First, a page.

Thursday, July 8, 2010

Don't Let 'Em See You Sweat!

When you think PR strategy and brilliance, it's doubtful you think of Eminem.  You know him, right?  Also known as Marshall Mathers...Eminem...the rapper?  You're not alone.  Even if you know who he is, you probably know him better as the "white guy" who raps and has a less-than-friendly relationship with his mother.

Sure you might consider him a marketing genius for carving out a niche for himself, and fairly large profile while he was at it, in a predominantly African-American dominated industry.  But a recent article on the Huffington Post site, brought up an aspect of public relations that I have covered before, but is important enough to hit again.

First, take a look at this excerpt from the article, written by Tim Mihalsky on the site.  You can click here to read the entire article.
Like 741,000 other people, recently I bought Eminem's new album Recovery. I was listening to the whole album, which is basically Eminem dissing on himself, calling himself out and owning up to his mistakes and drug problems, even calling his last album "ehh" (which is true). Eminem's honesty leaves no room for the media to question him or TMZ the opportunity to have an exclusive on what drugs Eminem did. Because he lists them off himself.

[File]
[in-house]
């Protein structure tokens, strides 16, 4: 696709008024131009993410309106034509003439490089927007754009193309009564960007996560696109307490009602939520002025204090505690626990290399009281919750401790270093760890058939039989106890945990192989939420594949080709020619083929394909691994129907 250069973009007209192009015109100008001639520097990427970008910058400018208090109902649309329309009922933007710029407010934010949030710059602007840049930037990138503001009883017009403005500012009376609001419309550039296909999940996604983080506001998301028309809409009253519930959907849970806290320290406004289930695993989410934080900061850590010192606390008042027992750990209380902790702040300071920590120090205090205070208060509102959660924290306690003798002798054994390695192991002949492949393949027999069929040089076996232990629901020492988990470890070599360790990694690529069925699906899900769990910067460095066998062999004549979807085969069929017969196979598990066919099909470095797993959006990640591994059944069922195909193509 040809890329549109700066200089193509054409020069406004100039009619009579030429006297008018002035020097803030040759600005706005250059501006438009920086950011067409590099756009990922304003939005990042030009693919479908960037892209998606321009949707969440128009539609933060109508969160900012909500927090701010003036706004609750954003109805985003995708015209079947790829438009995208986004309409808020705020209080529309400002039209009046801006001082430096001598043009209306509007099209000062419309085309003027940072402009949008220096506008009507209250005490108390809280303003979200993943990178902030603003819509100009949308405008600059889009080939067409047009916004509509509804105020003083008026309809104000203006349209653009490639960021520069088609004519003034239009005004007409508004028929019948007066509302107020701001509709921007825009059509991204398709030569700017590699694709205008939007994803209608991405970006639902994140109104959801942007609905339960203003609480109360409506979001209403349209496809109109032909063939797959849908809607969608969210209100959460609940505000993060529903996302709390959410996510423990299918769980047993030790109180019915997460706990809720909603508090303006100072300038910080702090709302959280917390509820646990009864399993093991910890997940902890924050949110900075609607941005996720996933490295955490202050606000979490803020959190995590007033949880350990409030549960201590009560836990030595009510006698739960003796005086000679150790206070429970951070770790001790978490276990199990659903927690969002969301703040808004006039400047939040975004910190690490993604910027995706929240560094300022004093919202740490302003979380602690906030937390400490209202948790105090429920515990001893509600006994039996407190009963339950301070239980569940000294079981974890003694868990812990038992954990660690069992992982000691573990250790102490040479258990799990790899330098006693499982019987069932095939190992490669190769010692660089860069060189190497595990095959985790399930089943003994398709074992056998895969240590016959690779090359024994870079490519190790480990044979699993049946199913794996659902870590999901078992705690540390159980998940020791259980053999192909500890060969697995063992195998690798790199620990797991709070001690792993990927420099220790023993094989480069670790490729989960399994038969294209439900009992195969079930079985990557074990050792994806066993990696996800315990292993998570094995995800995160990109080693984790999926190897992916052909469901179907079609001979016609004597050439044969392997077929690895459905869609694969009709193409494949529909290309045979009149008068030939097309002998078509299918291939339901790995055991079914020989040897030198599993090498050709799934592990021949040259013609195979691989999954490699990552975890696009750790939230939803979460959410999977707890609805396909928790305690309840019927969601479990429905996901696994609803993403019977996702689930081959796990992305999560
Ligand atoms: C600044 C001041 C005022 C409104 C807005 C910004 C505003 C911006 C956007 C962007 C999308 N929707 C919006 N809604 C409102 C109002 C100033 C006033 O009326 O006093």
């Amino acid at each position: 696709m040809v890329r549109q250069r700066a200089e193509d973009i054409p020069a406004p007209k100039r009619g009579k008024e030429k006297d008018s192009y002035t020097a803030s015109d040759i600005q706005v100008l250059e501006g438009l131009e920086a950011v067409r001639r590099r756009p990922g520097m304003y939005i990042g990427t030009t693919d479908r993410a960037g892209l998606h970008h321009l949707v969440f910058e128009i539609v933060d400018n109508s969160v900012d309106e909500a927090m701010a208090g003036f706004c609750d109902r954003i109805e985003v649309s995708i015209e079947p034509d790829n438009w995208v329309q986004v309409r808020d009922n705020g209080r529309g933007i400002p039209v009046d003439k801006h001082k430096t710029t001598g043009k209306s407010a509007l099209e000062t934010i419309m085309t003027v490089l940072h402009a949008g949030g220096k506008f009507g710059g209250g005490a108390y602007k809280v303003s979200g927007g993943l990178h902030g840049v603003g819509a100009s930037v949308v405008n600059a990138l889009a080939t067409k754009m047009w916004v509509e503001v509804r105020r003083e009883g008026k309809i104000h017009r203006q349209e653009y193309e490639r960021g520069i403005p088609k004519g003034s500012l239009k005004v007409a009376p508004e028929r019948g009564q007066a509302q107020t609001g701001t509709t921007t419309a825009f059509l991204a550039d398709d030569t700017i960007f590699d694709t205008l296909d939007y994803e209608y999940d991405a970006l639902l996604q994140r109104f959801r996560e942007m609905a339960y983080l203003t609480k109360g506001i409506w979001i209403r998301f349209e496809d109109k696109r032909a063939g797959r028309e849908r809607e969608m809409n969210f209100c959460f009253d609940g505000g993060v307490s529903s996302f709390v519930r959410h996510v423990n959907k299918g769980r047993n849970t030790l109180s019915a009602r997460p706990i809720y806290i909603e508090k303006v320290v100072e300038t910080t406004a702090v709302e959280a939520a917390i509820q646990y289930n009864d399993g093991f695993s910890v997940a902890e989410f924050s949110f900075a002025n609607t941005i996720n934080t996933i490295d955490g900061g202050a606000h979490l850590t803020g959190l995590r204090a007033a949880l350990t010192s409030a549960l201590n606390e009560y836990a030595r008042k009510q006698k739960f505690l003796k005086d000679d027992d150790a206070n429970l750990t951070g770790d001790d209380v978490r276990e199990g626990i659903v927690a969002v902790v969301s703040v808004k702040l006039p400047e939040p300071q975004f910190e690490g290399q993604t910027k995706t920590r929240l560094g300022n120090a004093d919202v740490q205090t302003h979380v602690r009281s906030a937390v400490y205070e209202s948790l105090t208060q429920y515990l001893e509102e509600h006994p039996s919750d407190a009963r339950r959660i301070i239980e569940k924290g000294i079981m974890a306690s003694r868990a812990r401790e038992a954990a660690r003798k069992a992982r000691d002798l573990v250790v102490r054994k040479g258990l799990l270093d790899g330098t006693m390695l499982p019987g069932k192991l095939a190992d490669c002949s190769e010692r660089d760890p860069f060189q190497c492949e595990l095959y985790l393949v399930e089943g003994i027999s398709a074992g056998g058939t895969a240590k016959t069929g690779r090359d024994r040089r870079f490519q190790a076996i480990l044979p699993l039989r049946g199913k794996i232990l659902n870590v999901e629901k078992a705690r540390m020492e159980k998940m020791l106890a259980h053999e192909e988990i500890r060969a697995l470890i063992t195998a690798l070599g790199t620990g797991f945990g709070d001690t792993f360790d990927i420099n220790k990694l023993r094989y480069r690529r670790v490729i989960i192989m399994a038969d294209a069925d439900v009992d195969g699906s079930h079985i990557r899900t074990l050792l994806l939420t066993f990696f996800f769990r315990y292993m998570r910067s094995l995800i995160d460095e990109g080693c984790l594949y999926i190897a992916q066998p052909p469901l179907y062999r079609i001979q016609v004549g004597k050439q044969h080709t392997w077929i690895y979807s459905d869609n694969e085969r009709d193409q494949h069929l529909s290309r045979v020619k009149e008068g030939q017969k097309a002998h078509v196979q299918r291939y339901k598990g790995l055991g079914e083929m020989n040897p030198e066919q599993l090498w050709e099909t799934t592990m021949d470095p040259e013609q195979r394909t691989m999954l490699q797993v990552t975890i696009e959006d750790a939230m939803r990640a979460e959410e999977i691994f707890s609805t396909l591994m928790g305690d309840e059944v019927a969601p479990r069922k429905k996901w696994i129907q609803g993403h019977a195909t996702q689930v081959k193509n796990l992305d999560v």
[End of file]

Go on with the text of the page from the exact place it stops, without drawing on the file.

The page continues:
Every day on the show, I have the journalistic job of reporting the entertainment schmuck of the day. My journalism studies have gotten me far and taught me how to read blogs and report borderline true information to the listeners. Having a deep understanding of what is going on with Jesse James/Sandra Bullock, Tiger Woods/Elin and Britney Spears/Jason Trawick has led me to the conclusion that their spokespersons are the problem. And that every PR practitioner needs to take some advice from Eminem. 
 First, I have to say something about the article.  I take a little offense to Mihalsky's characterization of PR flacks as dishonest and underhanded.  Yes, there are those individuals in the industry that employ this sort of strategy.  But for the most part, quality PR professionals prefer to deal with truth and honesty.  It's just good business.

And I've constantly preached honesty, truthfulness and straightforwardness in these entries.  The big problem with PR happens when lawyers get involved.  To avoid potential future lawsuits, lawyers often butcher the language PR pro's use and often end up obfuscating the truth.  Eminem has figured out that the best way to keep reporters and paparazzi from making his life a living hell, he needs to be totally up front about his past.  In this way, he manages to stay in front of any scandalous rumors and facts that the media may try to use against him at some point.

Don't Tell Me No Lies!

This, as I've said before is a sure way to get yourself into more trouble.  Reporters have a sort of sixth sense when it comes to news.  A little red flag goes up, alarms go off in their head when facts don't fit, when a story doesn't sound right.  It raises suspicions and the last thing you ever need is a reporter snooping around your business.

But the Eminem example goes beyond simply being truthful.  It has to deal with the handling of facts, information and being straightforward about who you are and what you've done in your past.  Most of us, if not all of us, have some skeletons in the closet that we would prefer to keep secret forever.  I'm not going to preach to you that full confessions are a pre-requisite for business success.  However, there ARE times when telling the painful truth up front can help you in the long run.